Big tobacco, Interpol & Codentify: potential problems with industry product tracking systems

In 2013, Tobacco Control published an article which examined Codentify, an industry tracking and tracing standard (click here for open access full text). It traces events from 2011, when Interpol accepted a substantial donation from Philip Morris International. Shortly afterwards, in 2012, Interpol announced the creation of the Interpol Global Register (IGR) to help ensure authenticity of products threatened by illicit trade. At the same time, Interpol announced it would work the four major transnational tobacco companies (British American Tobacco, Imperial Tobacco Group, Japan Tobacco International,  and Philip Morris International) to make the industry’s supply chain control system, Codentify accessible via the IGR.

This collaboration took place in the lead up to the adoption of the Framework Convention on Tobacco Control (FCTC) Illicit Trade Protocol in November 2012, which is focused on technological solutions to global illicit trade. The article examines how the tobacco industry promoted Codentify, portrayed itself as part of the solution to illicit trade and integrated itself into FCTC processes. It notes that while limited information was available, the pan-industry deal to develop and promote the PMI tracing and tracking standard is potentially problematic, given the standard has significant limitations, and particularly in light of the fact that the industry has been accused of involvement in tobacco smuggling.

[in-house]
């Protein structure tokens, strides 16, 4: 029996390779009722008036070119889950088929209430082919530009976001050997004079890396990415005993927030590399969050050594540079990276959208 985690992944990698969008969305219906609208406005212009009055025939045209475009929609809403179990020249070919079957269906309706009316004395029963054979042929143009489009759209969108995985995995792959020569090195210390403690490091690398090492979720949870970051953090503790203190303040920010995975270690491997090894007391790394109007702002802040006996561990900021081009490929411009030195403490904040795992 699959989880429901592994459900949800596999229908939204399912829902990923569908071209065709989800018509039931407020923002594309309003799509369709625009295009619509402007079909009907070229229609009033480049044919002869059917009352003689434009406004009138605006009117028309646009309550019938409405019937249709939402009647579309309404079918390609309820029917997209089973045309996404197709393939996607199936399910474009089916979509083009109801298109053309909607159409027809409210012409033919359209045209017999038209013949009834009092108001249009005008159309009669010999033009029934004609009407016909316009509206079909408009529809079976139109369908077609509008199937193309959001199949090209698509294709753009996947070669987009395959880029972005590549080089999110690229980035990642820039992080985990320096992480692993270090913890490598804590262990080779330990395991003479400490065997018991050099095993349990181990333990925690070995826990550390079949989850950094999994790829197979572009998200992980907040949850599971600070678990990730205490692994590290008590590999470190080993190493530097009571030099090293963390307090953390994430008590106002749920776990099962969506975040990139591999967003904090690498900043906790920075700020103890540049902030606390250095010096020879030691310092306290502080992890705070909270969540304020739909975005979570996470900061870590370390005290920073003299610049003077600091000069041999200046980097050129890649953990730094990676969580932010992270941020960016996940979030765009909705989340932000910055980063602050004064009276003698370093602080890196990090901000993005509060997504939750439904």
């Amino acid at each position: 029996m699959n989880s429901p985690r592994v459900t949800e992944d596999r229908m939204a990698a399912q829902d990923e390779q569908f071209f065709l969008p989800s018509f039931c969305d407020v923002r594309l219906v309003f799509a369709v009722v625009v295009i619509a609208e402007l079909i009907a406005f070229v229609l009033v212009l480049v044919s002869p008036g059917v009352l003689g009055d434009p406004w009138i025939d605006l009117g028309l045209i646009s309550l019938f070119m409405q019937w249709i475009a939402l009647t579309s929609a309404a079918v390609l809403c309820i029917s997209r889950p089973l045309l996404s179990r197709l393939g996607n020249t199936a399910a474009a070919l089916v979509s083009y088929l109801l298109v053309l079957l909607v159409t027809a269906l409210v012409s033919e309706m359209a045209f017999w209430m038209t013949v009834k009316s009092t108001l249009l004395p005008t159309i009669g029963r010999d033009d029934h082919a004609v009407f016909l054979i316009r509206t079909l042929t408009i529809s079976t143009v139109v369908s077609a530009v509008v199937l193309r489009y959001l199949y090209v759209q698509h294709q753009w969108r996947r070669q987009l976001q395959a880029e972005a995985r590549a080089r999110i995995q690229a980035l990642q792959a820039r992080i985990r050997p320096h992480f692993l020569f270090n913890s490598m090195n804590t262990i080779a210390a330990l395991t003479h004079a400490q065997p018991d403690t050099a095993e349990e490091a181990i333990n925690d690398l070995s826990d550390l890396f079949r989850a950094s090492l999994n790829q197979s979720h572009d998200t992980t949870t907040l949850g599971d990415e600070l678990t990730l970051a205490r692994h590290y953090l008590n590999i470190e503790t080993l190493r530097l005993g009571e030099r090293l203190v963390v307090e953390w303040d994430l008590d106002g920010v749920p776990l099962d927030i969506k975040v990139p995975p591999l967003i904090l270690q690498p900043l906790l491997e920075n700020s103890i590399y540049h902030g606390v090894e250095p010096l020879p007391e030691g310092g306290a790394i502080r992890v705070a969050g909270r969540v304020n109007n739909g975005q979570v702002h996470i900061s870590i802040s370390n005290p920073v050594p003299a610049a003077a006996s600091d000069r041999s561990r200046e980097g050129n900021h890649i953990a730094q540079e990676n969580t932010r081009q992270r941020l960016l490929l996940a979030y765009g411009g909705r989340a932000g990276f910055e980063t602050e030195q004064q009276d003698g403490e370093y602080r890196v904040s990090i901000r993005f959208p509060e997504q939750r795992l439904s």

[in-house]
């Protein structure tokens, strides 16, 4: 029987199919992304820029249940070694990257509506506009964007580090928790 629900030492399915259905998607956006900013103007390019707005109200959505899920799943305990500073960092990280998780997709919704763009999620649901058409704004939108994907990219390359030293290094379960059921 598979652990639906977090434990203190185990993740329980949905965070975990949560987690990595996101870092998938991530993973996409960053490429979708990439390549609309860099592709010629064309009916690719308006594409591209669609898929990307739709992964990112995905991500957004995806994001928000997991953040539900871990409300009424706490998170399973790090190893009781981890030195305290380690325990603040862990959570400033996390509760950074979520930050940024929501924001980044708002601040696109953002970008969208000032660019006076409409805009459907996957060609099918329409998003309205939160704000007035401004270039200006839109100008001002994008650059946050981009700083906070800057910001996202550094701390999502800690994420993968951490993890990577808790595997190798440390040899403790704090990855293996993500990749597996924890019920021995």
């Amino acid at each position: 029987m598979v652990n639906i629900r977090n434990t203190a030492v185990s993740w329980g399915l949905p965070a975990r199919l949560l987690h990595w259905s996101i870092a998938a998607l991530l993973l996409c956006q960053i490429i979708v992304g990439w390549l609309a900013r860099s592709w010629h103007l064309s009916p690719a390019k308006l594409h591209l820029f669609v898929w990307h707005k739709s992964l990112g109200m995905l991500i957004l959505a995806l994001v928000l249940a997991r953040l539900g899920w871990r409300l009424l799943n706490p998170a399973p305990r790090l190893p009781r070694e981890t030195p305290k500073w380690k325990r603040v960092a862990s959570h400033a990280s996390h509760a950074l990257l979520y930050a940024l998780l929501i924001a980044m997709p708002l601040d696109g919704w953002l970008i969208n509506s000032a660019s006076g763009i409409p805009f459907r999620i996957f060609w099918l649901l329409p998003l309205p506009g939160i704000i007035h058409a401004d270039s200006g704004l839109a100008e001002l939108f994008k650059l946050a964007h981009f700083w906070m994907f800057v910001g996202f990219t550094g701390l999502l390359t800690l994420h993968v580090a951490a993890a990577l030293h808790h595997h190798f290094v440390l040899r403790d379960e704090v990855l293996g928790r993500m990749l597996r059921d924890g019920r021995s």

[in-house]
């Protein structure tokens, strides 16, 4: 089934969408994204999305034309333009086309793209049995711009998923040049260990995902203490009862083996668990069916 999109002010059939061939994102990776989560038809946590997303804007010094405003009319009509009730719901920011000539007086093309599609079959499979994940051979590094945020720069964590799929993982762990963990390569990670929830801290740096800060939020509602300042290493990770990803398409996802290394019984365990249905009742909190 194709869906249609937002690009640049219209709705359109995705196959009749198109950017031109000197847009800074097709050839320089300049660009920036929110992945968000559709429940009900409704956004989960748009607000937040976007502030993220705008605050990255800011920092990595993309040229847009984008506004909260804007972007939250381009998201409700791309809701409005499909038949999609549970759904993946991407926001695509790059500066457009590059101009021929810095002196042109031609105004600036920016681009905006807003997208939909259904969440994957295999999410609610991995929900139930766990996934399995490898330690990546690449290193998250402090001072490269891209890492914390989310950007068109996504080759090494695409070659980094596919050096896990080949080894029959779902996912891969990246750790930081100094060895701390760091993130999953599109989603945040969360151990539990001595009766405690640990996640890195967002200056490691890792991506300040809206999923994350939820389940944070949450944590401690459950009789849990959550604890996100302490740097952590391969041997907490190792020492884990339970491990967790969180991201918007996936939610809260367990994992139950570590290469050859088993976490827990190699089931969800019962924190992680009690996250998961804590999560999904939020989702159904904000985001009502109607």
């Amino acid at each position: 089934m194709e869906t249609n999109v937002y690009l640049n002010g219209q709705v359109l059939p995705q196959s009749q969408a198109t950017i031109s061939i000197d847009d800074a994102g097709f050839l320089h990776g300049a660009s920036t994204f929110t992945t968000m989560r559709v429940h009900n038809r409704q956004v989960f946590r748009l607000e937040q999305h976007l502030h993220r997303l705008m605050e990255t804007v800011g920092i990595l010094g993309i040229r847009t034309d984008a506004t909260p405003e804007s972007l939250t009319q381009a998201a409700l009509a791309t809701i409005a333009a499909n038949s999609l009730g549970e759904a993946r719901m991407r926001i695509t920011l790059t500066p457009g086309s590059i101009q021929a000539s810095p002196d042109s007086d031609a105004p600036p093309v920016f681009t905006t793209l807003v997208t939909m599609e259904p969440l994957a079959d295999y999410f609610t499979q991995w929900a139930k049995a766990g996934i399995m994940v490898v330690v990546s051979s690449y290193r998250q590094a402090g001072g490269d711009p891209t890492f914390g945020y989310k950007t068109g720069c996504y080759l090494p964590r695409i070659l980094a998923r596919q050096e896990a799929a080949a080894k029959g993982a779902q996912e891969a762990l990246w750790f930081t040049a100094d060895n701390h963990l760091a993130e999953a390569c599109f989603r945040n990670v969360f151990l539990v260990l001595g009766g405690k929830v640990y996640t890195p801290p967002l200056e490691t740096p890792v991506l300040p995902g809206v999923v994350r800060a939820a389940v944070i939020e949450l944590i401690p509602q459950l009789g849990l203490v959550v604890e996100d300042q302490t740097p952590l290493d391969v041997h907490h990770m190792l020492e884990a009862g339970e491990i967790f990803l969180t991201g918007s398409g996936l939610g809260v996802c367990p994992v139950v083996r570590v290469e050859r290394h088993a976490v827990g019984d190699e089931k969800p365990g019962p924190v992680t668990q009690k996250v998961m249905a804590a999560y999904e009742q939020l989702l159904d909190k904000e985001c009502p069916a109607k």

Recently, a new independent blog has appeared, called Why It’s Bad, which aims to explain and further investigate Codentify. The author is a student at the Open University of London, who states: “This blog will be primarily dedicated to explaining the scam that is Codentify. I will try my best to use my background as an information systems student to explain these technical issues in simple terms.” Given the lack of research about this issue and the potential danger of regulatory capture by the tobacco industry in the area of illicit tobacco, the blog has the potential to provide interesting insights about Codentify. (Note: Why It’s Bad is external content. BMJ has not verified, and takes no responsibility for, the content in this external link).



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